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Millicent Fawcett statue unveiled in Parliament Square

The first statue of a woman in Parliament Square has been unveiled, two years after the campaign to get female representation outside the Palace of Westminster began.

The bronze casting, created by artist Gillian Wearing, was unveiled today and seen by hundreds of women and men who gathered to watch a moment in history.

Dame Millicent Garrett Fawcett (1847 to 1929), a suffragist who fought for women’s right to vote in the early twentieth-century, joins 11 male figures in the square, including Sir Winston Churchill, Nelson Mandela and Mahatma Gandhi.

Fawcett was a Governor at Bedford College and lends her name to the College’s Fawcett Lecture, recognising the contributions she made to improve women’s opportunities in higher education. In 1875, she was a co-founder of Newnham Hall (later College), Cambridge.

She was also the aunt of Bedford College alumna Dr. Louisa Garrett Anderson, CBE, (1973 to 1943) – a medical pioneer who in 1910 made up a delegation with her mother and English philosopher, Alfred Caldecott, for women to have the vote, and were allowed to put forward the case to the Prime Minister.

The unveiling on Tuesday came seven months after the statue, which features a 50-year-old Fawcett holding a banner reading ‘Courage calls to courage everywhere’, first went into production.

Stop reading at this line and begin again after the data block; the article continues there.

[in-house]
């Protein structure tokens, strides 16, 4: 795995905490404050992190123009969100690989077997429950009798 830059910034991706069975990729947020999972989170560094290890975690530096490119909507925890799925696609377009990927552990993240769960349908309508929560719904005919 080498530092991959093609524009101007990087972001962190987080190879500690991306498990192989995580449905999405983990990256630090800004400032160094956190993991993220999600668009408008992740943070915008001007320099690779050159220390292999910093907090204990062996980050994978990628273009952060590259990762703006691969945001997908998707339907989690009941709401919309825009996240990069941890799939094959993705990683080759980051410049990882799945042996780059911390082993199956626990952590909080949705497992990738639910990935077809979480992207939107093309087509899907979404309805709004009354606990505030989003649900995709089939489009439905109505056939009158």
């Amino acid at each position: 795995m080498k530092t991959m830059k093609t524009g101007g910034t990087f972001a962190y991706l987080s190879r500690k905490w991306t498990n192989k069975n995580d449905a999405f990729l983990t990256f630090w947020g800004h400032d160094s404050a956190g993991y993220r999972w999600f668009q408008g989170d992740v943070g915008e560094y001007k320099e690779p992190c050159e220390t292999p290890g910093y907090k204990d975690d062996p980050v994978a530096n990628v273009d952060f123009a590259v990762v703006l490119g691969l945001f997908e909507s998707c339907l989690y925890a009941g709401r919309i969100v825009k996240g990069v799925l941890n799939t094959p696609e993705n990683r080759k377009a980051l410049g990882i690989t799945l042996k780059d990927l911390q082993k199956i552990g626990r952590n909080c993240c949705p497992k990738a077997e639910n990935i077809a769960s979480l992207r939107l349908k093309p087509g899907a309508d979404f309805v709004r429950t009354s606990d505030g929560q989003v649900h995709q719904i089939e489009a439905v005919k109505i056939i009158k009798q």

The statue was brought about thanks to an online petition launched by Caroline Criado Perez, who noticed there were no statues of women in Parliament Square during a run. After receiving thousands of signatures, Westminster council and the mayor of London’s office confirmed in September 2017 that the statue would be installed to mark the 2018 centenary of women’s suffrage in Britain.

Speaking before the unveiling, the mayor of London, Sadiq Khan, said: ‘When you think of the great people in Parliament Square and when you realise that not one of them is a woman, it sort of begs the question, are we saying there haven’t been incredible women in the past? That our country hasn’t been built on the back of great women?’

Commenting on the fact that the whole process, from petition to project manager, has been driven solely by women, Khan stated:

‘That should make us all incredibly proud. So the questions can’t be asked now: are there any talented women sculptors? Are there any talented women project managers? Are there any talented women with ideas? We have thrown those questions out the window. Londoners are going to love it. They will be blown away.’

Daniel Brady

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